Proceeding with caution

October 30, 2003

SINCE THE opening of the nation's first charter school in Minnesota in 1992, a long list of lessons learned has been logged. Maryland school boards, which are putting final touches on the policies they'll use to launch their first charter schools, need take note.

For it's during this early stage of policy development that they should build a foundation to protect the taxpayers' investment and the children who are to participate in experimentally run schools.

Maryland's charter school law has been criticized by many in the charter school movement for its restrictiveness - a lot of what experimenters might like to try is precluded. Some critics predict that innovation will be squelched by tying public charter schools to many of the same operating standards as the regular public schools and giving school boards control over them.

And on first glance, it's hard to see how a public charter school might differ in more than name from the other schools. Perhaps Maryland's charter schools will be stronger hybrids for having this infrastructure. It's too soon to know.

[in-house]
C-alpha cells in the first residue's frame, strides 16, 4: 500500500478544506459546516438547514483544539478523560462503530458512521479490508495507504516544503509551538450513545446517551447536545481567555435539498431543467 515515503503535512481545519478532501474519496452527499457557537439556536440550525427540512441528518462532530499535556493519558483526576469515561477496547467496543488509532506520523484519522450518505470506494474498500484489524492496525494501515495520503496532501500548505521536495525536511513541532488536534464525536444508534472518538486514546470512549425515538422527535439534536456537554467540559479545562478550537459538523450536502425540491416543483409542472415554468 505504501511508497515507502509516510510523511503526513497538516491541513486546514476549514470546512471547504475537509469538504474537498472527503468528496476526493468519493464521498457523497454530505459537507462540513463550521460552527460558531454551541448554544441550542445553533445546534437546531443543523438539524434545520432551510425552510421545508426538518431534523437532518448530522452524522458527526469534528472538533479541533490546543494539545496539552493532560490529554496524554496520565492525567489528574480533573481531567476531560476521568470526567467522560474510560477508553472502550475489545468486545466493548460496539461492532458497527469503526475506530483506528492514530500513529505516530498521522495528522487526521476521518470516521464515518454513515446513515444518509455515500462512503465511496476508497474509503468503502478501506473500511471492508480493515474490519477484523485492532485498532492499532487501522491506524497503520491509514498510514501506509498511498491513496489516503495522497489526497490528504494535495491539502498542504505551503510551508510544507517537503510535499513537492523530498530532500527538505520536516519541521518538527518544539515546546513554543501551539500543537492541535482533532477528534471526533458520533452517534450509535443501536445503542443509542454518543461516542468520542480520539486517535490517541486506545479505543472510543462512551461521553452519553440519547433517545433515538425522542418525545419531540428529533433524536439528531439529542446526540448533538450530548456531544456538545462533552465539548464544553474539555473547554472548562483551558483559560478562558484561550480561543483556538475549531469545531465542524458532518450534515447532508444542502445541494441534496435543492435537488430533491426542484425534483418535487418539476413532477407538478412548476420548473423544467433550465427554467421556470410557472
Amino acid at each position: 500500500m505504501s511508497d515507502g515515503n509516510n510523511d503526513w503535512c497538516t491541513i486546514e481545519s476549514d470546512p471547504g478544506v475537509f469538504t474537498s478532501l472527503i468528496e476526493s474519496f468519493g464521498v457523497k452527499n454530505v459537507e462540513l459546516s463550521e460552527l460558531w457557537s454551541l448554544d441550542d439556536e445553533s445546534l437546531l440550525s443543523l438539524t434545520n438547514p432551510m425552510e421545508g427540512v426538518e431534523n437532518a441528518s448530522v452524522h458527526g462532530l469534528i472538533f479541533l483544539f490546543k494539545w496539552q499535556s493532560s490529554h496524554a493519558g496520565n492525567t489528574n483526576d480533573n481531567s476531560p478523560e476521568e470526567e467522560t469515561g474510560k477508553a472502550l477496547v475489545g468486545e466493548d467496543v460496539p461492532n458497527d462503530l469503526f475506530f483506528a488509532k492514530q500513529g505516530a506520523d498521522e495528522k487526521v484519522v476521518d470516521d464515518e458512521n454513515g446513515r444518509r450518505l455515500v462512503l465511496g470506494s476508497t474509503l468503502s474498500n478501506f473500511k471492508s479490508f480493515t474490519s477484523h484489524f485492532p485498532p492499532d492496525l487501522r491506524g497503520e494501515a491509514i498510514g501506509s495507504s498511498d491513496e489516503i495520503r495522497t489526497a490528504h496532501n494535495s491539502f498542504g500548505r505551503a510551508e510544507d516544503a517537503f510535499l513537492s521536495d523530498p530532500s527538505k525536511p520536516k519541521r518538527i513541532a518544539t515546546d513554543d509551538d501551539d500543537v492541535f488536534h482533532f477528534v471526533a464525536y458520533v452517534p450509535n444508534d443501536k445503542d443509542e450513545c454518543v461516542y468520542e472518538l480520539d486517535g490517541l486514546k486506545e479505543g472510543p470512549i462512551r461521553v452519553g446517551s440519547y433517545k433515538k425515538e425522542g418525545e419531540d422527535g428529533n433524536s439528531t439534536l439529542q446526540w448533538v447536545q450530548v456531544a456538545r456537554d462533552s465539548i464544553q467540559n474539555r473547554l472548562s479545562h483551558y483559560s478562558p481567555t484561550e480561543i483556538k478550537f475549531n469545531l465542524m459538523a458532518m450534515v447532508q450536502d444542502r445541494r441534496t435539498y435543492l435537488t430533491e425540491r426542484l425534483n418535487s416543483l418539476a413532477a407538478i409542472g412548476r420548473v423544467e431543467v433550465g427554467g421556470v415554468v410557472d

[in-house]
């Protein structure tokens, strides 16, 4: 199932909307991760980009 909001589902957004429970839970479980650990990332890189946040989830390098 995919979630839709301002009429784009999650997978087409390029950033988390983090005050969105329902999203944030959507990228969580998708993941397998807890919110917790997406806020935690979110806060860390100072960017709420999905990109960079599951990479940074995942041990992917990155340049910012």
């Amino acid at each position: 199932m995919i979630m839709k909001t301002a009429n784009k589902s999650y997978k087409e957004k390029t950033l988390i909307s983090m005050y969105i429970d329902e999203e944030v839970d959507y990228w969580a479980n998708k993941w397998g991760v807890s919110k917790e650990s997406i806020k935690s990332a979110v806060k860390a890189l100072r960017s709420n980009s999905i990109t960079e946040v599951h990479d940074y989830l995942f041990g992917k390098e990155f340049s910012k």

Most important at this stage is establishing local guidelines that do the following:

Put in place a rigorous application process that gives smart start-up applications for charter schools a chance to succeed. Good ideas need cheerleaders and technical support, and sometimes financial support through the early phases, from the district.

Make effectiveness the yardstick by which alternative curricula, school calendars, etc., will be measured: These should be backed up by educational reality. Include in that a clear expectation for lines of leadership authority: What authority will belong to the chartering organization vs. the school administration? Who settles disagreements? From whom does the principal take orders?

Write the strongest charters possible - they are contracts - including clear and specific instructions for what will happen to funds, facilities and children if a school fails, as do an estimated 6 percent to 11 percent nationally. Every parent whose child enters a public charter school, and the taxpayers who fund them, have the right to know what to expect.

Take into account the three most common reasons that charter schools fail: lack of appropriate facilities, lack of financial viability, and failure to meet a community's needs or attract enrollment. In each area, the local policy and regulation must be specific before the first application arrives in the mailbox.

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